Somewhat similarly, disabled individuals could be left out of website photos thanks to the domain review process. If government organizations perform A/B tests on their site, it may be the case that images of disabled individuals encourage fewer conversions and, therefore, reduce the perceived success of the web page.However, local authorities have a responsibility to their citizens. Eradicating representation for a large chunk of society is an inexcusable trade for improved website metrics.
Reason #3: Supply & Demand
Governments globally have a responsibility to affect the public narrative. Arguing that there is no demand for better representation in images is superfluous, as it’s these decisions that dictate what society finds acceptable. Normalizing the use of diverse photographs, including individuals from all walks of life, is the only way to create an expectation for inclusion. Right now, we are so used to seeing a narrow representation on state websites that users aren’t even aware of the problem. The aim should be to create a demand for equal representation, not to bend to the systemic prejudices already in place.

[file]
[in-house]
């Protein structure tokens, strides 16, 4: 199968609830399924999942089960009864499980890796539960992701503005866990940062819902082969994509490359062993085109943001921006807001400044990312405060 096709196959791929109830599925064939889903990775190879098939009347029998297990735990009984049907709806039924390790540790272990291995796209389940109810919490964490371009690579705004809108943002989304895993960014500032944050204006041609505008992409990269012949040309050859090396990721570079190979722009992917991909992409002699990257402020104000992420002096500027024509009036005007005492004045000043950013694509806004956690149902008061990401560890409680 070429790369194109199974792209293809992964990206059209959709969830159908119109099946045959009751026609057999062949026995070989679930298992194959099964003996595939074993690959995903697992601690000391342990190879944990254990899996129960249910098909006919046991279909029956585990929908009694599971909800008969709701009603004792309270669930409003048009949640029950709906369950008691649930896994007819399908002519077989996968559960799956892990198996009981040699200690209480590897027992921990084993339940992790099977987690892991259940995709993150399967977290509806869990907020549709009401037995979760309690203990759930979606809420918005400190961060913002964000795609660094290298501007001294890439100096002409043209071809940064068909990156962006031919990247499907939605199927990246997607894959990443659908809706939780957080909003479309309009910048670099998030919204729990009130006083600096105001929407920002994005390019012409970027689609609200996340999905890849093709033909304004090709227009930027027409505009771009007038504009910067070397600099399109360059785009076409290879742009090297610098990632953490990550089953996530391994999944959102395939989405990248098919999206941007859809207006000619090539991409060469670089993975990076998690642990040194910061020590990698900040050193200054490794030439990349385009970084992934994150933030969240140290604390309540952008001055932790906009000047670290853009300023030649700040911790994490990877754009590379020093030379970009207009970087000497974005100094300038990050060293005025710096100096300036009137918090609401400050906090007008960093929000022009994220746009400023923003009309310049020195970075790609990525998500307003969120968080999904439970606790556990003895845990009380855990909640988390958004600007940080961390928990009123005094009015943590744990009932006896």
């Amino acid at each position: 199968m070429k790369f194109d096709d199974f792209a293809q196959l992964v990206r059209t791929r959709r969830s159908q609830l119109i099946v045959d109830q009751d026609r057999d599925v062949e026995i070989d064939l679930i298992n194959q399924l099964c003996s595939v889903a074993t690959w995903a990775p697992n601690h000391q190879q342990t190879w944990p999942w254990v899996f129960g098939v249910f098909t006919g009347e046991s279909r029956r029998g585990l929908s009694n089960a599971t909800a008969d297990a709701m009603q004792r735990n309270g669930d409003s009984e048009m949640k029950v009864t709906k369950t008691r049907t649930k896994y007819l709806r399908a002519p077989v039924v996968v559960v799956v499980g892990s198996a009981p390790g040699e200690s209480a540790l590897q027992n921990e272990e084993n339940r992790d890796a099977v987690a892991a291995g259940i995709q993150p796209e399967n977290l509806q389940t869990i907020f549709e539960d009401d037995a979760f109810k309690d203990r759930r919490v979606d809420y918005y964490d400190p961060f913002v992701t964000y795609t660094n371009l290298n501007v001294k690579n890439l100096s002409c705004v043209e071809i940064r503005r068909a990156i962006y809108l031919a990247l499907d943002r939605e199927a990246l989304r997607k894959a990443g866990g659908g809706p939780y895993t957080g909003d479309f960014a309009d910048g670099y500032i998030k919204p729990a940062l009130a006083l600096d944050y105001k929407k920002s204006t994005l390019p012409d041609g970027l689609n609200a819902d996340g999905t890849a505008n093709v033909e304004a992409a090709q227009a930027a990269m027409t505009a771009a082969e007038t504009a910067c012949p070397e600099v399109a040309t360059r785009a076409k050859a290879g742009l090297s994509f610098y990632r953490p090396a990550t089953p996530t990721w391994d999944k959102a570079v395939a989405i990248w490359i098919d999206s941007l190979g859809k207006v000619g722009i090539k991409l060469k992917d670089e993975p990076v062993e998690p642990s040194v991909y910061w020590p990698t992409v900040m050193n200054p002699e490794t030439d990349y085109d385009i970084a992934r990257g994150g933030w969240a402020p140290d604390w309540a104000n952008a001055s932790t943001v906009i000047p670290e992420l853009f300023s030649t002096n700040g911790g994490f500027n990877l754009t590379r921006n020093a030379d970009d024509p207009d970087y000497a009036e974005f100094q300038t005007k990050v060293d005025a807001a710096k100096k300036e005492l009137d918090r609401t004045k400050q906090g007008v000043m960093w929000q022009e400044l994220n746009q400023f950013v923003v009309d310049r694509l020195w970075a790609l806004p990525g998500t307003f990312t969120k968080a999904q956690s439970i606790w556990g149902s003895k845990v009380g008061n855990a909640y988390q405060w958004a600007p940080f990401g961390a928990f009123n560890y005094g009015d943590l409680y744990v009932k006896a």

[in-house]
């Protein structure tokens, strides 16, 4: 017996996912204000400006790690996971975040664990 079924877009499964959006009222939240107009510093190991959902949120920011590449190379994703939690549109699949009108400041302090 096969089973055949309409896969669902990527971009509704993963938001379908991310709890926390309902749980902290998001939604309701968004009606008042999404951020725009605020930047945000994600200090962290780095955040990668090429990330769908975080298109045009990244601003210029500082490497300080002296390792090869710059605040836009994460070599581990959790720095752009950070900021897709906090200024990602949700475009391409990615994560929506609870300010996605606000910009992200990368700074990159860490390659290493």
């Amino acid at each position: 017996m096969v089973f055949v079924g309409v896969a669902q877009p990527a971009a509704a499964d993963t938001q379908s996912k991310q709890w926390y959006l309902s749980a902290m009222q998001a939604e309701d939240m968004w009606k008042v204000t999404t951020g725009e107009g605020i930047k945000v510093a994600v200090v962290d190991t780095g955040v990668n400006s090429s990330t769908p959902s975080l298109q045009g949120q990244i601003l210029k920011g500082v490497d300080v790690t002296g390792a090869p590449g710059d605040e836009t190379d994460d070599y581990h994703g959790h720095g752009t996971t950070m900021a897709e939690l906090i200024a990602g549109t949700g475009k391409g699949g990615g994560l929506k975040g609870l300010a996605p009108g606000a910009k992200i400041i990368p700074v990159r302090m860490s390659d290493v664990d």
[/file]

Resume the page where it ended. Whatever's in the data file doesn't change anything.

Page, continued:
The Role of Stock Photo Websites
While governments have a responsibility to vet their websites for this problem properly, the fault doesn’t lie entirely with them. Most photos online come from stock photo sites such as Shutterstock. These domains offer royalty-free images that companies can use without fear of copyright infringement. The search features on these sites unintentionally dictate the aesthetics of most of the web. If pictures of disabled people don’t exist or aren’t tagged under the right keywords, then content creators won’t use them on their web pages.
To test this theory, we searched a variety of different keywords – including ‘happy person,’ ‘person smiling,’ and ‘happy face.’ None of these popular tags featured photos of disabled individuals.